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Passenger Ferry Headed For Bali Stranded By Strong Current

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A car and passenger ferry approaching Gilimanuk Harbour, Bali ran aground on Friday 27th May after the captain misjudged the strength of the current. The ferry was stranded for over 3-hours as rescue crews tried to get the ship afloat once more. 

The ship had left Ketapang Harbor in Banyuwangi, East Java, and was heading for Bali’s Gilimanuk Harbour. The ferry was carrying 30-foot passengers, 2 large lorries, 4 large trucks, 13 vans, and 3 pickup trucks.

The ferry service takes just 34-minutes across the Bali Strait in good conditions. It is one of the most affordable and efficient ways of accessing Bali from Java. The route is vital for the transportation of goods and is often used by domestic tourists heading to Bali from all across Java. 

The ferry service runs every 20-minute, 24-hours a day. The schedule was disrupted on Friday after the ferry ran aground close to the Gilimanuk Jetty. The captain of the ferry, KMP Trisakti Adinda, had executed a smooth crossing, despite weather warnings being issued across Bali last week.

Adinda had stopped the ship and was waiting for his turn to pull up to the dock. While he was waiting for his slot, the undercurrent swept northwards and dragged the ferry into shallow waters. 

The crew was alerted to the changing conditions and worked together to try and counteract the impacts of the current. Their efforts made little difference and the ship ran aground. The Jembrana Search and Rescue Crew were alerted to the situation and arrived on the scene within a matter of minutes.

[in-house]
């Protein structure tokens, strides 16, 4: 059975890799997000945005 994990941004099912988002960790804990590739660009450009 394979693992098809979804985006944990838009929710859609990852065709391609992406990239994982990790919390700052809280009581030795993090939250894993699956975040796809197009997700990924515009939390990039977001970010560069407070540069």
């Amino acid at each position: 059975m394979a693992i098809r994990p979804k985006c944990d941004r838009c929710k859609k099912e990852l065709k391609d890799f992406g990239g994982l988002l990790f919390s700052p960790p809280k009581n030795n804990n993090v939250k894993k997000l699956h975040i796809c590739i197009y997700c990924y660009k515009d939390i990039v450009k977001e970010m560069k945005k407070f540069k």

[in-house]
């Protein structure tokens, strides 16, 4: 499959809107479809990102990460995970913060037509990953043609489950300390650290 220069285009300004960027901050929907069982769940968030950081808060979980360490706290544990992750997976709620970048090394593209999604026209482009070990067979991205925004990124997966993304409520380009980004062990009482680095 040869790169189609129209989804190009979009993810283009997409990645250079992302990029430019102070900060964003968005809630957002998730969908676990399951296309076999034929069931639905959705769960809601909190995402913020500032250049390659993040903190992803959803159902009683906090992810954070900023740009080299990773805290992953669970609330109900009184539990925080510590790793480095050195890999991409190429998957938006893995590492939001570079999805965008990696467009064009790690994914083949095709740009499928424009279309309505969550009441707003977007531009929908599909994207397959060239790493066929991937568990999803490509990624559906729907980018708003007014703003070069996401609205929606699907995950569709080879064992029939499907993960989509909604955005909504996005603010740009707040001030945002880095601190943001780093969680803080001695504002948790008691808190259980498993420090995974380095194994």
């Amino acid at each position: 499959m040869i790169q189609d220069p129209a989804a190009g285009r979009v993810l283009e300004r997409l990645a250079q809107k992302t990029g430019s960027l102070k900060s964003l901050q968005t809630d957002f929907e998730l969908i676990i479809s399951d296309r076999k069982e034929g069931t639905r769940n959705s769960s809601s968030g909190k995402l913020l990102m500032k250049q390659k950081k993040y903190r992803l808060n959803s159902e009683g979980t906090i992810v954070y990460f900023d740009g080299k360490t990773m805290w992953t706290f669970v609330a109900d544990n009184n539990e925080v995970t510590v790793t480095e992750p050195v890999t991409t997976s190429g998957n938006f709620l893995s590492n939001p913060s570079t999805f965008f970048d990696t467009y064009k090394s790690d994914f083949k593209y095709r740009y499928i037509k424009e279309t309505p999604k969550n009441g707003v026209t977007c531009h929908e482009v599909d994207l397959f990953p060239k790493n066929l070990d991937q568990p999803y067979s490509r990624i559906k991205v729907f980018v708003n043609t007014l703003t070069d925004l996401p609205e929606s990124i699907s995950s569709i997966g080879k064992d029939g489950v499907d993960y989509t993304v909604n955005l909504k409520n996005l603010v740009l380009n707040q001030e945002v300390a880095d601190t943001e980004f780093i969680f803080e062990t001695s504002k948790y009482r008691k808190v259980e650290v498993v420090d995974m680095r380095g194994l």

The Jembrana Search and Rescue teams deployed a Rigid Inflatable Boat (a rescue dingy) and kept the boat on standby. The Head of Jembrana SAR Post Dewa Hendri Gunawan spoke to local news reporters and confirmed that no passengers were evacuated from the ship. He described how his team was present to offer support for the captain and his crew and that they acted as surveillance to ensure that the situation did not get any worse.

In the presence of the SAR team, Captain Adinda and his crew began maneuvering the ship as best they could. They worked with the current to get the ferry free again in an operation that took a little over 3-hours. 

All passengers, crew, and vehicles arrived in Gillimanuk Harbour a little later than anticipated but safe and sound. The ferry service resumed its operations and although there were some delays over the weekend caused by Friday’s incident the ferries are running on schedule again now. 

Last week the Center for Meteorology, Climatology, and Geophysics in Denpasar issued weather warnings across Bali and issued a statement specifically referencing how the sea surface temperature around Bali’s coast was increasing which would result in rapid and possibly unpredictable changing conditions for boat operators. 

The changes in sea surface temperature were causing heavy rain and strong winds across Bali. On Thursday 26th May a local man’s car was crushed by a falling tree in Legian. Heavy rainfall has dislodged the roots of an old mahogany tree causing it to fall and crush Eka Martini’s car while he was at work. The damage amounts to millions of Indonesian rupiah. The weather conditions are set to settle heading into the first week of June, much to the delight of locals and inbound travelers. 

Gilliamanuk Harbour offers ferry services to Java for foot passengers and those with a vehicle. The service is mostly used by domestic travelers but is available for international travelers too. For travelers wishing to get the fast boat to Nusa Penida and Nusa Lembongan, the best port to set off from is Sanur. For travelers heading to the Gili Islands the most efficient route is from Padang Bai, although there are services available from Sanur. 

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